Menu Close

Parsec: A Community

For over three decades, Parsec has been the premier speculative fiction organization in Pittsburgh. It’s been granted 501c3 charitable status because of the broad educational component and the high number of volunteer hours. The Parsec mission is “to promote awareness of the richness of speculative fiction as literature, art and music; further general education in the sciences and arts, support contributions–both scientific and artistic–to society.”

  • Confluence is the annual, three-day, science fiction conference in late July.
  • Alpha, the SF/F/H Workshop for Young Writers is a twelve-day, residential workshop for teenagers 14 to 19 years old at UPG.
  • The CMU student club Partners in Speculative Fiction co-hosts a lecture series with Parsec. Local and national authors share the stage for the public to enjoy free writing workshops and talks several times a year.
  • The meeting group hosts free, open monthly club activities.
  • Annually, the small press Parsec Ink publishes the Triangulation series and runs the Parsec Short Story Contest, a no-fee, genre contest with cash prizes ($200, $100, $50).

But Parsec is more than the sum of its parts, it’s a community. I’ve seen members meet and marry, help each other through rough medical issues, find each other jobs, new friends and living quarters, help with moves, co-author and critique each other’s work, jointly celebrate and mourn, grow up and grow old together.

Opportunities have been created for people to use this system we’ve built, and Triangulation is a prime example, since it was designed to rotate editorship among local writers as a learning experience. This year nearly twenty students joined the editorial team as slush readers. They were given access to the submissions system Submittable and could read stories as they came in, rank and comment on them. They quickly learned something that’s hard to believe until one experiences it firsthand. Most stories submitted anywhere are awful. What a boost that was to their self-esteem. They saw the same mistakes over and over. It’s hard to create those kinds of teachable moments. We had lively discussions about story technique and they learned quickly what not to do in their own writing. Of course, many of the hundreds of submissions were brilliant and those were analyzed, too. The students saw our procedures and contracts, how we raised the funds necessary and pulled together art, design, layout and advertising material. SFWA gave us a grant for this teaching experience. These students also will be sent copies of the anthology and run release parties in their areas, the full experience.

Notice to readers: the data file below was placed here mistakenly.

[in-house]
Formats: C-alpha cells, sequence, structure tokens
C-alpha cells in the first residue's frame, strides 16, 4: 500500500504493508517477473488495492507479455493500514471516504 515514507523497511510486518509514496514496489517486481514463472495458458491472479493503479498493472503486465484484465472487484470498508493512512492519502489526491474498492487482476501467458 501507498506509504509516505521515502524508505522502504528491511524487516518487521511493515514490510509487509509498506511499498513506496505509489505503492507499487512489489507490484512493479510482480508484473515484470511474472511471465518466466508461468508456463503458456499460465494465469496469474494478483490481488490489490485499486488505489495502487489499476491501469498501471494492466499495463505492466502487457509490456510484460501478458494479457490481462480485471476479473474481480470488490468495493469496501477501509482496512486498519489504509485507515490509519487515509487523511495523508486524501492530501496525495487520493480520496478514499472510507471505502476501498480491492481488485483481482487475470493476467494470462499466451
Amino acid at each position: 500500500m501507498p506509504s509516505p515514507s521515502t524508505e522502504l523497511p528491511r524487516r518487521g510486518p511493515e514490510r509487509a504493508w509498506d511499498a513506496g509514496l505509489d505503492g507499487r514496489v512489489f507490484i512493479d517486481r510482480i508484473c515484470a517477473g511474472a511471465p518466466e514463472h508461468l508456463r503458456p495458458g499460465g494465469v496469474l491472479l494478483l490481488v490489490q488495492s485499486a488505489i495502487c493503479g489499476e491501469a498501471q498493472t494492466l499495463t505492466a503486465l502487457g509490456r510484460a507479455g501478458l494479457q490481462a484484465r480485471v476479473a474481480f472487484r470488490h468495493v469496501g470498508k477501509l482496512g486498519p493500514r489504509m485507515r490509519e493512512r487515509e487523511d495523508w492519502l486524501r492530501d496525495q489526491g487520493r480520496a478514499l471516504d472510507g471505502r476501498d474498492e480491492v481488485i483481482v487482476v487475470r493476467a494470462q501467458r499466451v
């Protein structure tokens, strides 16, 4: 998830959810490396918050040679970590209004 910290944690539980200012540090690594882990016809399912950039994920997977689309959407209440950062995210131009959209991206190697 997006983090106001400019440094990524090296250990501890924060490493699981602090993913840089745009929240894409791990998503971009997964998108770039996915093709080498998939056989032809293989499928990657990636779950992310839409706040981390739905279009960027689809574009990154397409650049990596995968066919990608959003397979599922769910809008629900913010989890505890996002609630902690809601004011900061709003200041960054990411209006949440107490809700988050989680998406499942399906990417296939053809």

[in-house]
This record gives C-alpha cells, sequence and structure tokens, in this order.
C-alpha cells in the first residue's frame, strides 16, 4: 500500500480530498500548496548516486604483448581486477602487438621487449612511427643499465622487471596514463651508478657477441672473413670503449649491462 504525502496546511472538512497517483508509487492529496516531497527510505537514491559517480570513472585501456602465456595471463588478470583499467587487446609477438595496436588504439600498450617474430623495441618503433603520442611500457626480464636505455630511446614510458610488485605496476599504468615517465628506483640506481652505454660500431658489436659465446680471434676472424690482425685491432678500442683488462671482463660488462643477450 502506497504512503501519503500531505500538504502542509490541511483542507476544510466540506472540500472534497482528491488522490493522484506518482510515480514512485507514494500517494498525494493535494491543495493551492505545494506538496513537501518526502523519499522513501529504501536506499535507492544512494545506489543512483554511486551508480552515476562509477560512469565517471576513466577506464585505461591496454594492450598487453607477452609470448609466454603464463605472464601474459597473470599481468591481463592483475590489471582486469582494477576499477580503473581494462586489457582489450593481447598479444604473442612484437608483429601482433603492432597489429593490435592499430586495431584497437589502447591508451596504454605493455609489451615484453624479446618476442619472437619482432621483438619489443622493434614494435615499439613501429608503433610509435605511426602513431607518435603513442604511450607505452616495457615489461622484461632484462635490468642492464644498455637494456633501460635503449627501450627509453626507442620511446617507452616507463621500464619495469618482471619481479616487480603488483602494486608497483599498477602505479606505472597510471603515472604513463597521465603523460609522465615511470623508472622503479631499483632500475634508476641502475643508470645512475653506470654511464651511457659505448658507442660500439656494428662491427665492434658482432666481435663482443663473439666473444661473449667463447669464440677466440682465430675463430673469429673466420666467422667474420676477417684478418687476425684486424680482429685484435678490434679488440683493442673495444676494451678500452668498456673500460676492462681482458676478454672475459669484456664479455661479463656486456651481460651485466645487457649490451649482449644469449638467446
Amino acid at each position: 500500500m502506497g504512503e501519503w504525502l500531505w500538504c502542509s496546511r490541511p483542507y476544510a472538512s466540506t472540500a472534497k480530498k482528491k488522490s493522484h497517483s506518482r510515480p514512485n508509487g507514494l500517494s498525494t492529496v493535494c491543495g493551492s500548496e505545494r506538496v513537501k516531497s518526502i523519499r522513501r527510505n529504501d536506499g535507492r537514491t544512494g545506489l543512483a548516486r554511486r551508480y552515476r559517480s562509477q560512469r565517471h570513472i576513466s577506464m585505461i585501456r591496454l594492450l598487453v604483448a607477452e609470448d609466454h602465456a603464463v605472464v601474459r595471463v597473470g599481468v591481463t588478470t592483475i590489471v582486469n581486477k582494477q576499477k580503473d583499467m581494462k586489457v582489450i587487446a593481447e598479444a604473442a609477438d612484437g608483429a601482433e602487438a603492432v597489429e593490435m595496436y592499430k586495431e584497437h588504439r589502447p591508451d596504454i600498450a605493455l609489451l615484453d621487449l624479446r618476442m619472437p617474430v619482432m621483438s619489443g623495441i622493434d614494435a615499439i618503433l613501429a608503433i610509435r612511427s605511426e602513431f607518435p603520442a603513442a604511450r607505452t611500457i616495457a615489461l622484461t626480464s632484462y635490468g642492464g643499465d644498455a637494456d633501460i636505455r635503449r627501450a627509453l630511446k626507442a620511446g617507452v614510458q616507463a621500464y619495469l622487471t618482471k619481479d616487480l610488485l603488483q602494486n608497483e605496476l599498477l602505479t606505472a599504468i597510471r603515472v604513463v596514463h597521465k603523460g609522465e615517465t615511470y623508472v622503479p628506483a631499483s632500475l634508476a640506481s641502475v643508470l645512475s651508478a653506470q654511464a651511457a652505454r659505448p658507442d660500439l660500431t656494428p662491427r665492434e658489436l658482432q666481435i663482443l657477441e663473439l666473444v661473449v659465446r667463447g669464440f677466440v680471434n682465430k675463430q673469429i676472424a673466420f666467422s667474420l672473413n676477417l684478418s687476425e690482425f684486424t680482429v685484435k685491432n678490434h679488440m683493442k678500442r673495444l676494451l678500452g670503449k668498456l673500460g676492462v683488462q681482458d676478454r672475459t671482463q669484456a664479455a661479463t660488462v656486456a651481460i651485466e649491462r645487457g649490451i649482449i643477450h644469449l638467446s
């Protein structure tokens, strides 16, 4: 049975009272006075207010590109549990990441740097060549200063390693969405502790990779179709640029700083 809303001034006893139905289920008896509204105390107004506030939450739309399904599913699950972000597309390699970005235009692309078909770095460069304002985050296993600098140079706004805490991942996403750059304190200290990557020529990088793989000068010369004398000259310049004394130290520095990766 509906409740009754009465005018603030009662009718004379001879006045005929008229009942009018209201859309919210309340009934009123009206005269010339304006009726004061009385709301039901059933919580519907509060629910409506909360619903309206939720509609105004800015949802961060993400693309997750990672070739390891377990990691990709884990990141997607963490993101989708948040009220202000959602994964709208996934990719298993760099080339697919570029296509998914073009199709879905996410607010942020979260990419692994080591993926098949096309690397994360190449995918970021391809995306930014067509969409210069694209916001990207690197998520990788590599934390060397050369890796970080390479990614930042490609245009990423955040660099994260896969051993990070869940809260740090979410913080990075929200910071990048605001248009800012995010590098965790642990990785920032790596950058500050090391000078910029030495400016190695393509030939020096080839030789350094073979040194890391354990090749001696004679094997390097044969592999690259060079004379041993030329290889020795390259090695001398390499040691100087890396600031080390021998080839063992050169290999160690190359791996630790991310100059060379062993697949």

The 2019 theme was suggested by a CMU Metro21 grant to study light pollution in Pittsburgh. The phrase “Dark Skies” to astronomers is a way to put a positive spin on light pollution, which is the excessive artificial light at night that inhibits observation of stars. Light pollution can have serious environmental consequences for human health and wildlife, and wastes billions of dollars a year. 99 percent of the people in Europe and the US can’t experience a natural sky where they live because of skyglow, which is easily preventable, education being key. Shield lights so they don’t shine up into the sky, use lower wattage, lower temperature bulbs, set timers, dimmers or motion sensors or just turn the lights off when they aren’t needed.

Dark skies are what we should be seeing, skies full of stars. Triangulation has always benefited from authors interpreting the theme in whatever way they want, using artistic license to its fullest. Therefore, the stories are all thoughtful, creative interpretations of the theme. The hope is that this issue will spark interest in seeing dark skies, encourage authors to incorporate more realistic, scientific scenarios into their fiction and “storify” important issues to create a deep, lasting reader experience. 

In this vein, Isaac Payne (former Alpha students and editorial assistant on the Dark Skies issue) will be editing the 2020 edition of Triangulation on the theme Extinction. His Kickstarter is up now to pay the authors 3 cents a word, a decent sum for a small press anthology. Won’t you consider helping? Deadline, Saturday, November 30th.

It takes a community.

Speculative Fiction Lecture Series with Writing Workshop

Saturday, April 6, 2019